So, shall I share with you how it's coming along?
Yes, I think I shall...

Here are pictures of the flight helmet pieces glued together but before paint and earpieces. 

This helmet is held together with rubber cement!

The leathery texture is made by placing a wad of scrunched up aluminum foil onto the craft foam and carefully heating it with an iron. You can watch a tutorial on how to apply this leathery texture to craft foam here. This part took a lot longer than I thought (like, forever). However, it came out so cool looking that it's worth the time and fuss. Once paint is applied you can really see the effect.

Now for the finale, some pictures of the helmet with earpieces added, buckle attached, paint applied, and a spiffy metal plate *winkwink*. I still need to add some wires and tubing, but that's about it and I'll be done and ready to pilot my very own post-apocalyptic airship!

"Metal" plate, future home for wires.
Can you believe it's not Leather?

Have a fun and happy Halloween!

Malia & Kaye

Wednesday, October 29, 2014

Learning | Breadboards

Here's an engineering term for you: breadboard.  What do you think it is?  

I would understand if you guessed that it was a wooden board used for slicing bread.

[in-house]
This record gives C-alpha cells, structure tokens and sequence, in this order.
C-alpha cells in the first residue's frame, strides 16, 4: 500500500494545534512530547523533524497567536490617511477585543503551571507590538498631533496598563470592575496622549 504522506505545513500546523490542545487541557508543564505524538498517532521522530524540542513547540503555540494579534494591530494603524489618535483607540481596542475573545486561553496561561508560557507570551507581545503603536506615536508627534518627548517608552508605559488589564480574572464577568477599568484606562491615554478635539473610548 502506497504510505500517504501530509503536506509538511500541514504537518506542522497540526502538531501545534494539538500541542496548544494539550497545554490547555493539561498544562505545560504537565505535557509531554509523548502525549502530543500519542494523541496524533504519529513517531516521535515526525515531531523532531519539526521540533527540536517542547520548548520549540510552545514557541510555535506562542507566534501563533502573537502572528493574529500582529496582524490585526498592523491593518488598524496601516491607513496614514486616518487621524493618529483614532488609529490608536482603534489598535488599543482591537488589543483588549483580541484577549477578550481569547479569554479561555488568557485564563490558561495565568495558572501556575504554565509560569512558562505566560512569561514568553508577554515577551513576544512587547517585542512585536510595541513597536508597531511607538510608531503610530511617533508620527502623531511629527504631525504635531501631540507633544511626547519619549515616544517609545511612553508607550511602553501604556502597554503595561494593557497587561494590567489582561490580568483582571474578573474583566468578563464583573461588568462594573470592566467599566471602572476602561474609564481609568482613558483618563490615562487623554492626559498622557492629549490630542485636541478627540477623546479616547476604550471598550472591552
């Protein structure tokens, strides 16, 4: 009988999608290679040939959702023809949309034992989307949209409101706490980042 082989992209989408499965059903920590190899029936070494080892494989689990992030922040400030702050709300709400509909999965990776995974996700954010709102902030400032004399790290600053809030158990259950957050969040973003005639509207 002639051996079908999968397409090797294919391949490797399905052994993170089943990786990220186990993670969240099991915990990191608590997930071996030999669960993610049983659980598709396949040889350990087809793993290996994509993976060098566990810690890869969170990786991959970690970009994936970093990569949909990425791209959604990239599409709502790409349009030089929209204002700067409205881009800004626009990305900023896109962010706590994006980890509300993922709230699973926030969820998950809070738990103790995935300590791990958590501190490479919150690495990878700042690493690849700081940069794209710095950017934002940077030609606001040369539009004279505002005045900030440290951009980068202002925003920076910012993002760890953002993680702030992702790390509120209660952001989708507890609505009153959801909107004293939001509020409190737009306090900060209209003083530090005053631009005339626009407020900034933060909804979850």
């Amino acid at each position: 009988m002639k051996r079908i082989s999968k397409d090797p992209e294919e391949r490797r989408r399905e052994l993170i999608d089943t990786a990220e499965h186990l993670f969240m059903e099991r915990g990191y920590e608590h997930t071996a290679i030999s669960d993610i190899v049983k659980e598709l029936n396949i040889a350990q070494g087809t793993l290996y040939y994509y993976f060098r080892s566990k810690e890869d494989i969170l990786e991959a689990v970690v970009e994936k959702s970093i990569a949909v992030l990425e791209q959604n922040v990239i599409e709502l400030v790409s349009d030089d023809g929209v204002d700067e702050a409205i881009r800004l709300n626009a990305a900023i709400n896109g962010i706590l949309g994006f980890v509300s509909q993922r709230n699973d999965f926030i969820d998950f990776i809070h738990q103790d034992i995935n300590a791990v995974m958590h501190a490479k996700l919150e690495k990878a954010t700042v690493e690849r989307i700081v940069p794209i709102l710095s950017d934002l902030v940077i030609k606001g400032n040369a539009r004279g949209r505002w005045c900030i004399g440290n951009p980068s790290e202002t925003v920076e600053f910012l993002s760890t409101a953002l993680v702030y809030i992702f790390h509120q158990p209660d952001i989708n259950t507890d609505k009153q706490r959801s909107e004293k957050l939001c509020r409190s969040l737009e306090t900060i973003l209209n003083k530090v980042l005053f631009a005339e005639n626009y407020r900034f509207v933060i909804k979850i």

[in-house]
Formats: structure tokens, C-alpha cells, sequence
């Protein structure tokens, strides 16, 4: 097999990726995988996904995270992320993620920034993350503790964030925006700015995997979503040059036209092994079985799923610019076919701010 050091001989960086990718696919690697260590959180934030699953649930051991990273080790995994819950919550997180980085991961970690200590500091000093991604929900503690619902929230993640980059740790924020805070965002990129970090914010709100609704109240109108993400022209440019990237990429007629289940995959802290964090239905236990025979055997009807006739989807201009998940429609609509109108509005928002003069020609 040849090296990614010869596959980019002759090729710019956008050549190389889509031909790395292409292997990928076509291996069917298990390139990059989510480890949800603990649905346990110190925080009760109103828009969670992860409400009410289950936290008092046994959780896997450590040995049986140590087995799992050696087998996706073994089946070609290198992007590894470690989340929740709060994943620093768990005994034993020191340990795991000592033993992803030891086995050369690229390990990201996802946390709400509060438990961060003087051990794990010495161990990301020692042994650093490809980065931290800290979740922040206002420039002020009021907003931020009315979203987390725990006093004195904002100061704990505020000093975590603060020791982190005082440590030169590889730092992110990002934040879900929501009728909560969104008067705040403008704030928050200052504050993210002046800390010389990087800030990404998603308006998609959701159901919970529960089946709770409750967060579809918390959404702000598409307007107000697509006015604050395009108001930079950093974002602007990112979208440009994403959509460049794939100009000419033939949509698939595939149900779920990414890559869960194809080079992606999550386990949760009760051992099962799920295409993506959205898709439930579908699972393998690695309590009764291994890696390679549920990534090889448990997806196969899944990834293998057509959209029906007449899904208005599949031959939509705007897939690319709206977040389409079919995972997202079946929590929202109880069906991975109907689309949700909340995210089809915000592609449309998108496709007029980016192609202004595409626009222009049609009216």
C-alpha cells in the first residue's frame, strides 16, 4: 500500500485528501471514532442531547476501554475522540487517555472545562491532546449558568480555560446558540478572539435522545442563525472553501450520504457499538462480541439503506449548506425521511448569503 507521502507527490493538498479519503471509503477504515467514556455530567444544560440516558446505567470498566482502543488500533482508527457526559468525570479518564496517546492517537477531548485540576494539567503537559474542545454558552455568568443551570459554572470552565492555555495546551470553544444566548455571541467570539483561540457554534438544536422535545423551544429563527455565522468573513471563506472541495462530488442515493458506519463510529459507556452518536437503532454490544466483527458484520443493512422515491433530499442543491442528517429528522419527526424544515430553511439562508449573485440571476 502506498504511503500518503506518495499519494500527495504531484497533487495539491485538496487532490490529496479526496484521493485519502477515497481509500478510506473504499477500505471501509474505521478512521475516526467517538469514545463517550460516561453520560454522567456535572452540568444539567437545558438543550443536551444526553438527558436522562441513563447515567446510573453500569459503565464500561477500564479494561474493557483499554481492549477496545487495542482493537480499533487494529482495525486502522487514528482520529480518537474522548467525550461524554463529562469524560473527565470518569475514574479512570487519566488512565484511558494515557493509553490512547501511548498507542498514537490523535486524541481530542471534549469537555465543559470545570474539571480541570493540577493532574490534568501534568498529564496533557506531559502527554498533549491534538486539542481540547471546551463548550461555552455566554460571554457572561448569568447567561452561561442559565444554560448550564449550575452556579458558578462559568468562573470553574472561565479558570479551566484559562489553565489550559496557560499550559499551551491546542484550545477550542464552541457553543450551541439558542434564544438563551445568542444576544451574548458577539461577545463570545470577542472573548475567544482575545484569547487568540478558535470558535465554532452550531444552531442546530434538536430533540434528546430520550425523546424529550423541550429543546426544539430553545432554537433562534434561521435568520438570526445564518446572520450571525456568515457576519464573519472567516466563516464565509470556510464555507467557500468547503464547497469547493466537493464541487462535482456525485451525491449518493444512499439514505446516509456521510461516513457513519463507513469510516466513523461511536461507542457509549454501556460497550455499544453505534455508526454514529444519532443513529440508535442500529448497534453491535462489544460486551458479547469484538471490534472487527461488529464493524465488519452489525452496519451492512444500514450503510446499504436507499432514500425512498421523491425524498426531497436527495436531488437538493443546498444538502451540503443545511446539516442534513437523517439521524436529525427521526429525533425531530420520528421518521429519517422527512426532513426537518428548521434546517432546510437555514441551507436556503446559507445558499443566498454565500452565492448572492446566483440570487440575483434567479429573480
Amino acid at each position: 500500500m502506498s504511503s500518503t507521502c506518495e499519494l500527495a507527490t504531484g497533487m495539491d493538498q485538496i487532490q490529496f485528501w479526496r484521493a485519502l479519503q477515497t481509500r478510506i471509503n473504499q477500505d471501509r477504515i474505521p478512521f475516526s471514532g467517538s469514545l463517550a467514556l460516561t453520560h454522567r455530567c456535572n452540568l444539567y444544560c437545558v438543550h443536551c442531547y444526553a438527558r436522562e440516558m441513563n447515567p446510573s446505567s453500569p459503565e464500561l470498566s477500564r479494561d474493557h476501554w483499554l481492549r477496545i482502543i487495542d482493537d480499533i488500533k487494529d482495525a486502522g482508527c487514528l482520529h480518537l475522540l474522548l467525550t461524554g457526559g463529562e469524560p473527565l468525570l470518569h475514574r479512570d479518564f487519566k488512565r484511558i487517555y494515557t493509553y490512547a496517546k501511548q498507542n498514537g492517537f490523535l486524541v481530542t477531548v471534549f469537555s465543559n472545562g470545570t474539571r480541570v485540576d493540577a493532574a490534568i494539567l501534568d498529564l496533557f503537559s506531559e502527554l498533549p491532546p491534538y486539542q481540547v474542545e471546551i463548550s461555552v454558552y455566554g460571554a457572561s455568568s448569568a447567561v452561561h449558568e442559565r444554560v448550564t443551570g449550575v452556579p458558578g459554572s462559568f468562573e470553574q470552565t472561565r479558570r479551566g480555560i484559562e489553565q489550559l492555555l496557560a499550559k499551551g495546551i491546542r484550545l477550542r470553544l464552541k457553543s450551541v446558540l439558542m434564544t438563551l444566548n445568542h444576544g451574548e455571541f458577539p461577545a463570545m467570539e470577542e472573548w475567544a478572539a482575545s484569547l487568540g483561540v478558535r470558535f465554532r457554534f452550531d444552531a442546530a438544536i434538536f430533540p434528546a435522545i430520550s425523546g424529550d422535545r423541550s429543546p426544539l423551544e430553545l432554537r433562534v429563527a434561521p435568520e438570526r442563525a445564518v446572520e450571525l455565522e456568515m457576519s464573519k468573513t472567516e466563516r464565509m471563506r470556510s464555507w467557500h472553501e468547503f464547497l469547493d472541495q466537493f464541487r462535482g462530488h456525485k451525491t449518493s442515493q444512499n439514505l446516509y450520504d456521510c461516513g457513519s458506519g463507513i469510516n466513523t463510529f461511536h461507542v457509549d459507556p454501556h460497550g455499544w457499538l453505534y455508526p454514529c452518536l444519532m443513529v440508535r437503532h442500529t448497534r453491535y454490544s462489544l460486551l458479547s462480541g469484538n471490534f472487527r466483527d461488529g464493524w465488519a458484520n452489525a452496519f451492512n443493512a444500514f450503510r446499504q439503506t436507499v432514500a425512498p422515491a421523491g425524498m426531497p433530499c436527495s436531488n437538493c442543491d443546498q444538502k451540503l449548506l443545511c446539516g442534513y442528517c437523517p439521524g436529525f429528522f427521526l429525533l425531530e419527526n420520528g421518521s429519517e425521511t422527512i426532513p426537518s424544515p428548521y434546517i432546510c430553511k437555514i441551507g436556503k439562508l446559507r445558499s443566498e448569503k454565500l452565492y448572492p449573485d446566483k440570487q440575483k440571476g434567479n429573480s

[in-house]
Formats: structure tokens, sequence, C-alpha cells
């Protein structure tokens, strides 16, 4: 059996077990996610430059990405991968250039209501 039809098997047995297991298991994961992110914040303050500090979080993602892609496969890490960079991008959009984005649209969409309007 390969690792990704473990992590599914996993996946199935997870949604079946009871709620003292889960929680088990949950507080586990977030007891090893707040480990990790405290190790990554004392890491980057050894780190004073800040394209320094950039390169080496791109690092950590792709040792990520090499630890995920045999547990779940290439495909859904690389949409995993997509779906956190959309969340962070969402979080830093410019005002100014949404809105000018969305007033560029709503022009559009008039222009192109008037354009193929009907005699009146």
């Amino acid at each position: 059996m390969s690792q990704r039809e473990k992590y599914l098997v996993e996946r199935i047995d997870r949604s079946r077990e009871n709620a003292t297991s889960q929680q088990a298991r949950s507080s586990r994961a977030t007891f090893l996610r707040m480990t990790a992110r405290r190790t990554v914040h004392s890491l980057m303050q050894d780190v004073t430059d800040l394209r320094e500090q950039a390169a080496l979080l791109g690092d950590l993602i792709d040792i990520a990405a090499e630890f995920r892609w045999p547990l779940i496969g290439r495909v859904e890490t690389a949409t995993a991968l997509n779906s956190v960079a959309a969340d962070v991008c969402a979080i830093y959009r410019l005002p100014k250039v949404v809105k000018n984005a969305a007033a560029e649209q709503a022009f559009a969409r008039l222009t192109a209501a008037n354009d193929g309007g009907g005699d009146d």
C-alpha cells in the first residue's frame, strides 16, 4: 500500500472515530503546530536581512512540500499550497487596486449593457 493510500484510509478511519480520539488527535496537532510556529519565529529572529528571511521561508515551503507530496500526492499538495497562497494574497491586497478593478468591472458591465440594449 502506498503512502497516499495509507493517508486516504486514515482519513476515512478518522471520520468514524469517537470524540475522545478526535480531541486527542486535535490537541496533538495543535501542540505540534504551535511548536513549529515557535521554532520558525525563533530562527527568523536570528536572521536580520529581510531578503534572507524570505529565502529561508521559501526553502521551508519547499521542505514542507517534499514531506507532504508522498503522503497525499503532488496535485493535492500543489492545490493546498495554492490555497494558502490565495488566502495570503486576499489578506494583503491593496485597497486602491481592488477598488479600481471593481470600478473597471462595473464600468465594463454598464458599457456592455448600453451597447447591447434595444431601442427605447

Fresh Loaf 5023, 
from Andrew Menage's photostream on
Some rights reserved.

But in this case, it isn't. Read on, and I'll get to the explanation, after the definition.

Engineers use the noun breadboard to describe a board used to make an experimental model of an electric circuit.  

It's usually plastic, with a whole bunch of holes in it, like the one in the picture below. 

Portable GPS decoder - breadboard,
from Steve's photostream on
Some rights reserved.
Breadboard is also used as a verb, meaning to build an experimental circuit.

Learning to Use a Breadboard, from Bryan Kennedy's photostream on
Some rights reserved.
The use of the word breadboard in this way came from the days when electronic components were much larger.  Electronic hobbyists would actually nail copper wires to a wooden board when they were making prototypes. Some of them actually borrowed their mothers' breadboards from the kitchen to do this. (Shame on them!)

If you're interested in building experimental circuits, you may be interested in some of these books on electronics.

Tuesday, October 28, 2014

Ms. Suzy Reads | Sam, Bangs & Moonshine